Grievances and Arbitrations

Definition of A Grievance

A grievance is "an allegation, usually by an individual (employee), but sometimes by the union or management, of misinterpretation or misapplication of a collective bargaining agreement."
 

The Grievance Arbitration Process

The grievance arbitration process is central to the overall relationship between management and unions in Canada. This arbitration process provides the framework for regulating grievances and disputes in the workplace.
 
Since the collective agreement is basically an employment contract between the employer and a group of employees, a grievance can be viewed as an allegation that a breach of contract has occurred.
However, instead of suing for breach of contract in the civil court (with its delays and high costs), the alternative and speedier grievance arbitration process is used to resolve disputes involving the interpretation, meaning, or application of the terms of the existing collective agreement. This arbitration process plays a very important regulatory role in the overall union-management relationship.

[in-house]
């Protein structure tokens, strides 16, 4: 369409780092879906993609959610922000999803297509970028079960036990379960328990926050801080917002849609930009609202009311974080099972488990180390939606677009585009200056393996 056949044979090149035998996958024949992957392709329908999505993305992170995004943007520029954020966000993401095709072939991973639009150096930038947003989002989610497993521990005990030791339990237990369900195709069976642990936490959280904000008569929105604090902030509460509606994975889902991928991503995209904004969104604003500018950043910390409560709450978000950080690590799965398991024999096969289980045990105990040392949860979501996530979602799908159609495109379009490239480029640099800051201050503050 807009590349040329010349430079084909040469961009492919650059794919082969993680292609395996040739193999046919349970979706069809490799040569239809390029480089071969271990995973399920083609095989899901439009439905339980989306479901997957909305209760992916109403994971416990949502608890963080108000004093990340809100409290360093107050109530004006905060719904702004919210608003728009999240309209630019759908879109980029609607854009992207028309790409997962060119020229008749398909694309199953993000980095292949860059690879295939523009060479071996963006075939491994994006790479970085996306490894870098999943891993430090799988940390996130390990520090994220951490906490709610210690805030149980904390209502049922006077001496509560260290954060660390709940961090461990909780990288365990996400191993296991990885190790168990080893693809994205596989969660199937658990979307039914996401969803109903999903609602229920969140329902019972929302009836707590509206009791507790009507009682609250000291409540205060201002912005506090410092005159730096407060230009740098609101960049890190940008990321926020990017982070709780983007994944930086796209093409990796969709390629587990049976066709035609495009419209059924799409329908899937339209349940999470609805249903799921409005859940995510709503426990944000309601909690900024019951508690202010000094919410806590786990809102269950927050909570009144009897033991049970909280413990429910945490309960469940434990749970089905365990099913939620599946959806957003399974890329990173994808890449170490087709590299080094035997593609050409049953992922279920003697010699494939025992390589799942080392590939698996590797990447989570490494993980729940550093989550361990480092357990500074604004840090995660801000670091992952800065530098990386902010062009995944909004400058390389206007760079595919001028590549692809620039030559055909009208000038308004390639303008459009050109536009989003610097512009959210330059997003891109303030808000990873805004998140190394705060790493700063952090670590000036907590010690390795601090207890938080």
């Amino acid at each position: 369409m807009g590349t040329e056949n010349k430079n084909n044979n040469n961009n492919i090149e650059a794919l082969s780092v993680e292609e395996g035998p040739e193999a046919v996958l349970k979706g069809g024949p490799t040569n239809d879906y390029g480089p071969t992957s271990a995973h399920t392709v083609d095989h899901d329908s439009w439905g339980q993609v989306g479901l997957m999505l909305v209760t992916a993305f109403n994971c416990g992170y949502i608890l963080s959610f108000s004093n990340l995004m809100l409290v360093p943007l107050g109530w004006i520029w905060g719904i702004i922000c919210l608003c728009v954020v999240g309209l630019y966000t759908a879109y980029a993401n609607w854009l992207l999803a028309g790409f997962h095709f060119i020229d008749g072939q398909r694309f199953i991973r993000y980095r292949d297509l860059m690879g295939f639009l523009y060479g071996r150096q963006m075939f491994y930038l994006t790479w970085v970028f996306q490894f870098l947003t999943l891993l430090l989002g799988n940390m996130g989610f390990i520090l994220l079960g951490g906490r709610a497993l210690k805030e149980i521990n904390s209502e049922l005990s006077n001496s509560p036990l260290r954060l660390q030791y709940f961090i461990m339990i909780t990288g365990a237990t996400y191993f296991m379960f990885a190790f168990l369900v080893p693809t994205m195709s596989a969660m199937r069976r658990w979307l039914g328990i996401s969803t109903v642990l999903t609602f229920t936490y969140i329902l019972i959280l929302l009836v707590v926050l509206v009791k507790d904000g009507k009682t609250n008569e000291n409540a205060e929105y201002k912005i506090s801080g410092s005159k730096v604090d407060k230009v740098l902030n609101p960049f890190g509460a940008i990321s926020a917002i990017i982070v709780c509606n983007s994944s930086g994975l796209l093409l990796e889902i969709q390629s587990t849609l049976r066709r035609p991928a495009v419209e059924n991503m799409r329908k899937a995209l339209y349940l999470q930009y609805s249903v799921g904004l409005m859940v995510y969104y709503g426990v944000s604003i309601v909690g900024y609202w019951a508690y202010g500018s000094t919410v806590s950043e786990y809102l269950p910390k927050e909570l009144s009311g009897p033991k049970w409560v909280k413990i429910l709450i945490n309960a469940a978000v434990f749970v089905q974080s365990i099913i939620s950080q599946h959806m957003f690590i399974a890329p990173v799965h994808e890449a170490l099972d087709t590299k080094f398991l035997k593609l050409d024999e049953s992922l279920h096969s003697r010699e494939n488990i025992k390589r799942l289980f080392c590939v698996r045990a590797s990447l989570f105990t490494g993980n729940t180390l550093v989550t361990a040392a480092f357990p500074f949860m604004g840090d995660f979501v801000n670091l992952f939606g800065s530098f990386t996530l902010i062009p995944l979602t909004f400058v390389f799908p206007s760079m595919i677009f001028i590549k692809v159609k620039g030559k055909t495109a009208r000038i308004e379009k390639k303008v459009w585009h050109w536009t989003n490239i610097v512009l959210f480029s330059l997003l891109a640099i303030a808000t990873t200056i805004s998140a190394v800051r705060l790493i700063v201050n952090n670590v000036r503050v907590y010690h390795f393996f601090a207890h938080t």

Grievances are filed by the union on behalf of its members. Most of the grievances filed by unions are filed on behalf of individual employees (individual grievances) or on behalf of a group of employees (group grievances). A third type of grievance is the policy grievance which deals with issues that affect all employees.
 
Grievances are dealt with according to a standard procedure which seeks to solve the issue in the early stages.  Under the terms of the applicable collective agreement which cannot be resolved are successively referred to higher levels of authority before being submitted to arbitration.  Arbitration results in a decision—a contract interpretation—that is binding on both parties.
 
Should you feel you have grounds for a grievance, contact your Shop Steward.  She or he can help you interpret your contract, seek advice from service officers, and begin the grievance process if necessary.